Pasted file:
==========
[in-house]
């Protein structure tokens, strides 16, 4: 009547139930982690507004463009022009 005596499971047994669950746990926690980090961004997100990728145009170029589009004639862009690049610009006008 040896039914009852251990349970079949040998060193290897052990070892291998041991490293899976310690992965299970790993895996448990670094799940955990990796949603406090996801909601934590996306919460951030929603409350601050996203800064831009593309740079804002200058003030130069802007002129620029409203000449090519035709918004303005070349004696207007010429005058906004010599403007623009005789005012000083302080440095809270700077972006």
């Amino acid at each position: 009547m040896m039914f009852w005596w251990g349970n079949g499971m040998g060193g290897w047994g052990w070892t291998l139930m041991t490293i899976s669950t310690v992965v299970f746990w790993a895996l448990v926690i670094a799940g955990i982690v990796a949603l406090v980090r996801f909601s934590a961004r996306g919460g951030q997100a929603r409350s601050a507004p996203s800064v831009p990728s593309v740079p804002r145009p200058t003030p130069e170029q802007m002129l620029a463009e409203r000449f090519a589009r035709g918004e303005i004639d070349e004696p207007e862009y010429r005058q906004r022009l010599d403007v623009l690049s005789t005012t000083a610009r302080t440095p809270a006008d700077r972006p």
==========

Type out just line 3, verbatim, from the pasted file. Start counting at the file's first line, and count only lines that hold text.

């Amino acid at each position: 009547m040896m039914f009852w005596w251990g349970n079949g499971m040998g060193g290897w047994g052990w070892t291998l139930m041991t490293i899976s669950t310690v992965v299970f746990w790993a895996l448990v926690i670094a799940g955990i982690v990796a949603l406090v980090r996801f909601s934590a961004r996306g919460g951030q997100a929603r409350s601050a507004p996203s800064v831009p990728s593309v740079p804002r145009p200058t003030p130069e170029q802007m002129l620029a463009e409203r000449f090519a589009r035709g918004e303005i004639d070349e004696p207007e862009y010429r005058q906004r022009l010599d403007v623009l690049s005789t005012t000083a610009r302080t440095p809270a006008d700077r972006p």